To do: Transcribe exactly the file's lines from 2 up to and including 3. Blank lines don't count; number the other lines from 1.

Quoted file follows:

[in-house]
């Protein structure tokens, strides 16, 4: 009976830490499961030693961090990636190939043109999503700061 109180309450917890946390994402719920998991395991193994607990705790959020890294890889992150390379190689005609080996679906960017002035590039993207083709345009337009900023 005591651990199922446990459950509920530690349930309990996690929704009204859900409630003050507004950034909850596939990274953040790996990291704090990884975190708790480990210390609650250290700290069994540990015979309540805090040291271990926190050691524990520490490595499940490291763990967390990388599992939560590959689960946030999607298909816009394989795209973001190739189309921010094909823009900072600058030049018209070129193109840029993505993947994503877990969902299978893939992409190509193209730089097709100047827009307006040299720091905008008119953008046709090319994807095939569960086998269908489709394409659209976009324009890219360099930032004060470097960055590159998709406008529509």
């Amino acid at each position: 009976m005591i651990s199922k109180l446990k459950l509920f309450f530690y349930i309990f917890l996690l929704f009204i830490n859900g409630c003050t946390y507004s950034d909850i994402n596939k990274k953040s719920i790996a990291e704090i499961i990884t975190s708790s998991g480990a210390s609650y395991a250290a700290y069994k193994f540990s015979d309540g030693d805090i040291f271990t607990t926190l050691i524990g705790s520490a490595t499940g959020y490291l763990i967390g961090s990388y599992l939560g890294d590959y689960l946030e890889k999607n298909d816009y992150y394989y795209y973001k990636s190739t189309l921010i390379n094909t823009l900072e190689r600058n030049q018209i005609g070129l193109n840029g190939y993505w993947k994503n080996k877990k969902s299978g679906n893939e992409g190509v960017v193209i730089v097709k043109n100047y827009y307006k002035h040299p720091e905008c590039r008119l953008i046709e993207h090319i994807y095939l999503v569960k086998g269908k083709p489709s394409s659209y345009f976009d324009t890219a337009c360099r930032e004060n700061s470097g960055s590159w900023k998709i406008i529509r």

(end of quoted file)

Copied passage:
């Protein structure tokens, strides 16, 4: 009976830490499961030693961090990636190939043109999503700061 109180309450917890946390994402719920998991395991193994607990705790959020890294890889992150390379190689005609080996679906960017002035590039993207083709345009337009900023 005591651990199922446990459950509920530690349930309990996690929704009204859900409630003050507004950034909850596939990274953040790996990291704090990884975190708790480990210390609650250290700290069994540990015979309540805090040291271990926190050691524990520490490595499940490291763990967390990388599992939560590959689960946030999607298909816009394989795209973001190739189309921010094909823009900072600058030049018209070129193109840029993505993947994503877990969902299978893939992409190509193209730089097709100047827009307006040299720091905008008119953008046709090319994807095939569960086998269908489709394409659209976009324009890219360099930032004060470097960055590159998709406008529509």
């Amino acid at each position: 009976m005591i651990s199922k109180l446990k459950l509920f309450f530690y349930i309990f917890l996690l929704f009204i830490n859900g409630c003050t946390y507004s950034d909850i994402n596939k990274k953040s719920i790996a990291e704090i499961i990884t975190s708790s998991g480990a210390s609650y395991a250290a700290y069994k193994f540990s015979d309540g030693d805090i040291f271990t607990t926190l050691i524990g705790s520490a490595t499940g959020y490291l763990i967390g961090s990388y599992l939560g890294d590959y689960l946030e890889k999607n298909d816009y992150y394989y795209y973001k990636s190739t189309l921010i390379n094909t823009l900072e190689r600058n030049q018209i005609g070129l193109n840029g190939y993505w993947k994503n080996k877990k969902s299978g679906n893939e992409g190509v960017v193209i730089v097709k043109n100047y827009y307006k002035h040299p720091e905008c590039r008119l953008i046709e993207h090319i994807y095939l999503v569960k086998g269908k083709p489709s394409s659209y345009f976009d324009t890219a337009c360099r930032e004060n700061s470097g960055s590159w900023k998709i406008i529509r």